3 Concepts Every Teacher Must Know to Engage Their Students

by | Dec 14, 2021

If you’re a teacher who wants to engage your classroom and create a better future for every student, you need to understand 3 key concepts about a cognitivist’s approach to teaching. Read on to find out what they are! 

1. The Cognitive Revolution is here.

Behaviorism might have served us well in the last century. But with a deeper understanding of how the brain really works, it’s time for a revolution.

Behaviorism uses the reward-punishment system as the basis of learning. Yet all behavior has a biological basis. Why would we label a child’s natural output as ‘bad’ or ‘good’ based on a poorly-informed understanding of the human brain’s reactive capacity?

Unfortunately, this model is based on a very rudimentary understanding of the brain that doesn’t take any other factors into account (like personality, emotional state, nutrition, and more).

Unlike behaviorism, cognitivism is all about neural connections. Instead of viewing the brain as a simple device focused on rewards or punishments, cognitivism sees the brain as a powerful, complex learning system with limitless potential.

When teachers view behavior as mere communication, we co-create learning spaces that support myelinated neural circuitry that are essential building blocks for learning.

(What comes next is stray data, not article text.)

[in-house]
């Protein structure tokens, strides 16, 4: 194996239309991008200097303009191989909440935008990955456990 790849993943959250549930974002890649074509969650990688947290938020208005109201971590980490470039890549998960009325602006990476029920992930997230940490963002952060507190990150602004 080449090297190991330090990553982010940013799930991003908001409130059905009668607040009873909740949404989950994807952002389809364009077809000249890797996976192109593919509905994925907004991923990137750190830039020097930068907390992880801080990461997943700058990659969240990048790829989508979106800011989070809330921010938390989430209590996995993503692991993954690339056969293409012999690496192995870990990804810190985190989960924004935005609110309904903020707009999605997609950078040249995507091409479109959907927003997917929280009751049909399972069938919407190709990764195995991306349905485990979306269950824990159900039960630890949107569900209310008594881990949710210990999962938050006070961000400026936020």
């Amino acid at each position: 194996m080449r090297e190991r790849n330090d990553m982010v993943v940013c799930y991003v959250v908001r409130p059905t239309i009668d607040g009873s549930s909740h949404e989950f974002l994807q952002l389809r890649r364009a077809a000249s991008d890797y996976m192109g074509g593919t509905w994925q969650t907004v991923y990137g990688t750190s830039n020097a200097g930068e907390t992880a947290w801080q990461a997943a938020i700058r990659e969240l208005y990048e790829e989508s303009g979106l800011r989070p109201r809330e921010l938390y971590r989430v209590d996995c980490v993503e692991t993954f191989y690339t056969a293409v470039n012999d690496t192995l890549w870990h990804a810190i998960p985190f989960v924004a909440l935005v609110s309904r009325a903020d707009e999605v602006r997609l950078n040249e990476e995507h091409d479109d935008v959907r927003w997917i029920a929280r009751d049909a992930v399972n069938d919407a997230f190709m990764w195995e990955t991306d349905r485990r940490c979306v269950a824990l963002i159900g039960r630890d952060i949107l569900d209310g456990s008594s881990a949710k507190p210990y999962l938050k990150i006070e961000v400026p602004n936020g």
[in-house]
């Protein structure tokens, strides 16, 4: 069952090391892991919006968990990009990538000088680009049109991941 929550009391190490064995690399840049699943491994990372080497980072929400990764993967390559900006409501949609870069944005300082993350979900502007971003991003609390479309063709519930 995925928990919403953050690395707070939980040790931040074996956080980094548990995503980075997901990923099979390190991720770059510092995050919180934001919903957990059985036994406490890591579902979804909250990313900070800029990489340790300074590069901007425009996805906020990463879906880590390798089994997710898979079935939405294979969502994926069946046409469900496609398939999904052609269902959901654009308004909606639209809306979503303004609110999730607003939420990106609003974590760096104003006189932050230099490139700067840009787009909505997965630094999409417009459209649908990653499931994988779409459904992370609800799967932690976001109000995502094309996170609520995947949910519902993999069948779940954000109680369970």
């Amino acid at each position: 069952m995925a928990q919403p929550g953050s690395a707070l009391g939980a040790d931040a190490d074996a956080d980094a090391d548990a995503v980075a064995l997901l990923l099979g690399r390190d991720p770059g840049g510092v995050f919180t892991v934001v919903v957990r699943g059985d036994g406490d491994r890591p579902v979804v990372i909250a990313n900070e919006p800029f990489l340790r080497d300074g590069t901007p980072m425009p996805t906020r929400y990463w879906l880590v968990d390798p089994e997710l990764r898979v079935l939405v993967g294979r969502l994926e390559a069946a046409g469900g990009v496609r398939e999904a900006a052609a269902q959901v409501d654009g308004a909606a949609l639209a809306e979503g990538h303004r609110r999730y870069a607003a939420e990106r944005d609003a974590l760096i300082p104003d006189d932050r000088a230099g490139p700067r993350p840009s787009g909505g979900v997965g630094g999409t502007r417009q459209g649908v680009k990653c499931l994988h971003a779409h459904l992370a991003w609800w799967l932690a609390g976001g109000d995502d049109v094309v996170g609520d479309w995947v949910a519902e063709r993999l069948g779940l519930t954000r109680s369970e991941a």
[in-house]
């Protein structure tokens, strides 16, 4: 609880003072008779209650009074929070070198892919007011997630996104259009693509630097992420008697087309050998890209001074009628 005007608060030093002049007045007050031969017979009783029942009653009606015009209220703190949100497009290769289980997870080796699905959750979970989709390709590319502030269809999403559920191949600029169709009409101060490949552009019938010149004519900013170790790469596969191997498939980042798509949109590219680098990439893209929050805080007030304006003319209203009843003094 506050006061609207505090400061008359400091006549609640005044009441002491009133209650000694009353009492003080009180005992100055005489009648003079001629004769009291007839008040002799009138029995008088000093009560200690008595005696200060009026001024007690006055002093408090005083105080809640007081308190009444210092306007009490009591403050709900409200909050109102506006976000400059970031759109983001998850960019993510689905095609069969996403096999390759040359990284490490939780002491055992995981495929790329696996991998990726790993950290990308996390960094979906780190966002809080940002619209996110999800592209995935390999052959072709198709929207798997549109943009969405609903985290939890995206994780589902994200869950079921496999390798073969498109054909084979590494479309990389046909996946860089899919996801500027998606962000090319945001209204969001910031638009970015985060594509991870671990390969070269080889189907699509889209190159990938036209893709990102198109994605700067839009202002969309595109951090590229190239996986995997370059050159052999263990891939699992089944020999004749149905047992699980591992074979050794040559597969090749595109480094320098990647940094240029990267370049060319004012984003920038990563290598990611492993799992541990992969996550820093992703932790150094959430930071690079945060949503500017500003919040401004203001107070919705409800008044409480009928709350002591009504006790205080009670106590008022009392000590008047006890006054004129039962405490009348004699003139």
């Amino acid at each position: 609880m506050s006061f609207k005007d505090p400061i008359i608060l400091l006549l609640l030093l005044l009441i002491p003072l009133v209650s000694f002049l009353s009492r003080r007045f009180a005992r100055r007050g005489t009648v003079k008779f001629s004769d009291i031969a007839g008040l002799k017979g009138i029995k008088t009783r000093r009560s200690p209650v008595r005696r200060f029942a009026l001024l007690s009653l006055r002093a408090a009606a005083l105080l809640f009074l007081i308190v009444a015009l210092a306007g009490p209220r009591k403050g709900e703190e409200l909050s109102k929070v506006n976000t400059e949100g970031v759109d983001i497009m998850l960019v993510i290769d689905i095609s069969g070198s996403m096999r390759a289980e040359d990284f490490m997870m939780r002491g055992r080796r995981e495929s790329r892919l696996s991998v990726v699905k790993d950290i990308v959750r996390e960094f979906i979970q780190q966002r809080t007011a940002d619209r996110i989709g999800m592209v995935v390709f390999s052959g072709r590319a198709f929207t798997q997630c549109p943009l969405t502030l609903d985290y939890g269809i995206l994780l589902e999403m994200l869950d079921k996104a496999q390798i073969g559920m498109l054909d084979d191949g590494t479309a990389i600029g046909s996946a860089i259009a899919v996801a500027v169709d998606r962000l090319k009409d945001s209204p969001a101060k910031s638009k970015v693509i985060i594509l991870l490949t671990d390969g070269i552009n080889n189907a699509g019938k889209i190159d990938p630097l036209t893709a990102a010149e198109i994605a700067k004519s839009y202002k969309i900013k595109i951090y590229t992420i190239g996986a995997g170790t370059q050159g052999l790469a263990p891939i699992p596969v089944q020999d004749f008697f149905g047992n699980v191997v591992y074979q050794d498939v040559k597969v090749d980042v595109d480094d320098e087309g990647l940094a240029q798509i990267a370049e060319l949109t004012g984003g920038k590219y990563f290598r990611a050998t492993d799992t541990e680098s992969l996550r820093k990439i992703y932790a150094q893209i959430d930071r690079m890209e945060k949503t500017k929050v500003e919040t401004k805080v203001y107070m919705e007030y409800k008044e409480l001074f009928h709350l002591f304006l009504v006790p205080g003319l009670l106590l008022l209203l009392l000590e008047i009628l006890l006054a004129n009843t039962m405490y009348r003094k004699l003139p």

2. School shouldn’t “suck” for any child.

Every child has a brain. Every brain is unique. Thus, each child has 100 billion neurons – give or take. Each neuron has 10,000 connections – more or less. That means that every child has trillions upon trillions of unique potential.

Now, consider the vast amounts of potential that is left on the table in schools everywhere when teachers do not understand how the human brain works, or don’t teach in a way that makes learning engaging for children. This is why so many children decide that they don’t like school. For them, school is boring; boring is the same as stress, and yes… it “sucks!”

It’s not that these children don’t like learning. Every child’s brain is hungry to learn. The problem lies in an education system that only supports certain types of learners in certain environments. Together, we can change that!

3. If it’s not fun, we’re doing it wrong.

In learning spaces energized with oxytocin, there is no room for cortisol. That means a reduced risk of stress, outbursts, and aggressive behaviors. Dopamine, norepinephrine, and serotonin also accompany skill acquisition and focus, while everyone accomplishes fun associations.

As teachers, we need to understand that the purpose of education is to integrate our triune brains (survival, emotional, and rational) through fun experiences and cognitive rehearsal. This helps our students develop healthier connections to the content, curricula, and motivation they need to thrive as life-long learners.

And the keyword here is fun. Learning does not mean compliance. The 5 activities you’ll learn here are not the usual ‘tried and true’ attempts to bring children into compliance. Our more effective (and fun) practices focus on the ideas that:

  • Behavior is communication.
  • Neurotransmitters solve any learning situation.
  • Every child has an incredible brain that is hardwired to learn.

Want to energize and engage your classroom with learning that’s fun? Learn more tips and tricks for teachers with our guide, 5 Brain-Based Activities to Instantly Re-Engage a Disruptive Student!